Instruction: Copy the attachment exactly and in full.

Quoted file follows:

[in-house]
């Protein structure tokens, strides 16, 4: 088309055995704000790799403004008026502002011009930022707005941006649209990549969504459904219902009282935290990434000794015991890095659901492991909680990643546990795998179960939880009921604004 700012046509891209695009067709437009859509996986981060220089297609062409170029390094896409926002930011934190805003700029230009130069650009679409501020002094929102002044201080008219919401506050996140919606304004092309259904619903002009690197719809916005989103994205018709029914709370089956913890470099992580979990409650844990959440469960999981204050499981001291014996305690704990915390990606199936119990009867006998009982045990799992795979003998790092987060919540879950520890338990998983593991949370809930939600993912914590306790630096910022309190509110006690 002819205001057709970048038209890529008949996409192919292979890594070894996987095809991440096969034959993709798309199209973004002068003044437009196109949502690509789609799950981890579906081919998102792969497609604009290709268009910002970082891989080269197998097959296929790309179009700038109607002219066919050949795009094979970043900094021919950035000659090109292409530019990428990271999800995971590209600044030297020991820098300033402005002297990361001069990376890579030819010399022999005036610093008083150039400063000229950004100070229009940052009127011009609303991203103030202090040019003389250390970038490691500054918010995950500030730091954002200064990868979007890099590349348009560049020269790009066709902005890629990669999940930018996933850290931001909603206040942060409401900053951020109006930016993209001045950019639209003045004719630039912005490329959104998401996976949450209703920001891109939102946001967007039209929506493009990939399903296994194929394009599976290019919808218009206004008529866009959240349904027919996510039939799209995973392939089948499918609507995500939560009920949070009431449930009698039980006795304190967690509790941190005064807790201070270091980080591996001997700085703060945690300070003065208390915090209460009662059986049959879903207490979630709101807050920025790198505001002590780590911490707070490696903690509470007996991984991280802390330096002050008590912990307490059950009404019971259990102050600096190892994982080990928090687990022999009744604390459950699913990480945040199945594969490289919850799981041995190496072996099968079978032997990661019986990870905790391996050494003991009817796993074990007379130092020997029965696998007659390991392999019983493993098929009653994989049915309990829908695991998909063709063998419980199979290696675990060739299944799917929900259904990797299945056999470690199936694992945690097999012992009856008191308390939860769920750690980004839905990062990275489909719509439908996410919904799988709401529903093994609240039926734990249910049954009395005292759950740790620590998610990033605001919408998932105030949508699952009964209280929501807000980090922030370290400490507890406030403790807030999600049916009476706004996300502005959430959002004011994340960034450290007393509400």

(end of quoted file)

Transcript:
[in-house]
């Protein structure tokens, strides 16, 4: 088309055995704000790799403004008026502002011009930022707005941006649209990549969504459904219902009282935290990434000794015991890095659901492991909680990643546990795998179960939880009921604004 700012046509891209695009067709437009859509996986981060220089297609062409170029390094896409926002930011934190805003700029230009130069650009679409501020002094929102002044201080008219919401506050996140919606304004092309259904619903002009690197719809916005989103994205018709029914709370089956913890470099992580979990409650844990959440469960999981204050499981001291014996305690704990915390990606199936119990009867006998009982045990799992795979003998790092987060919540879950520890338990998983593991949370809930939600993912914590306790630096910022309190509110006690 002819205001057709970048038209890529008949996409192919292979890594070894996987095809991440096969034959993709798309199209973004002068003044437009196109949502690509789609799950981890579906081919998102792969497609604009290709268009910002970082891989080269197998097959296929790309179009700038109607002219066919050949795009094979970043900094021919950035000659090109292409530019990428990271999800995971590209600044030297020991820098300033402005002297990361001069990376890579030819010399022999005036610093008083150039400063000229950004100070229009940052009127011009609303991203103030202090040019003389250390970038490691500054918010995950500030730091954002200064990868979007890099590349348009560049020269790009066709902005890629990669999940930018996933850290931001909603206040942060409401900053951020109006930016993209001045950019639209003045004719630039912005490329959104998401996976949450209703920001891109939102946001967007039209929506493009990939399903296994194929394009599976290019919808218009206004008529866009959240349904027919996510039939799209995973392939089948499918609507995500939560009920949070009431449930009698039980006795304190967690509790941190005064807790201070270091980080591996001997700085703060945690300070003065208390915090209460009662059986049959879903207490979630709101807050920025790198505001002590780590911490707070490696903690509470007996991984991280802390330096002050008590912990307490059950009404019971259990102050600096190892994982080990928090687990022999009744604390459950699913990480945040199945594969490289919850799981041995190496072996099968079978032997990661019986990870905790391996050494003991009817796993074990007379130092020997029965696998007659390991392999019983493993098929009653994989049915309990829908695991998909063709063998419980199979290696675990060739299944799917929900259904990797299945056999470690199936694992945690097999012992009856008191308390939860769920750690980004839905990062990275489909719509439908996410919904799988709401529903093994609240039926734990249910049954009395005292759950740790620590998610990033605001919408998932105030949508699952009964209280929501807000980090922030370290400490507890406030403790807030999600049916009476706004996300502005959430959002004011994340960034450290007393509400």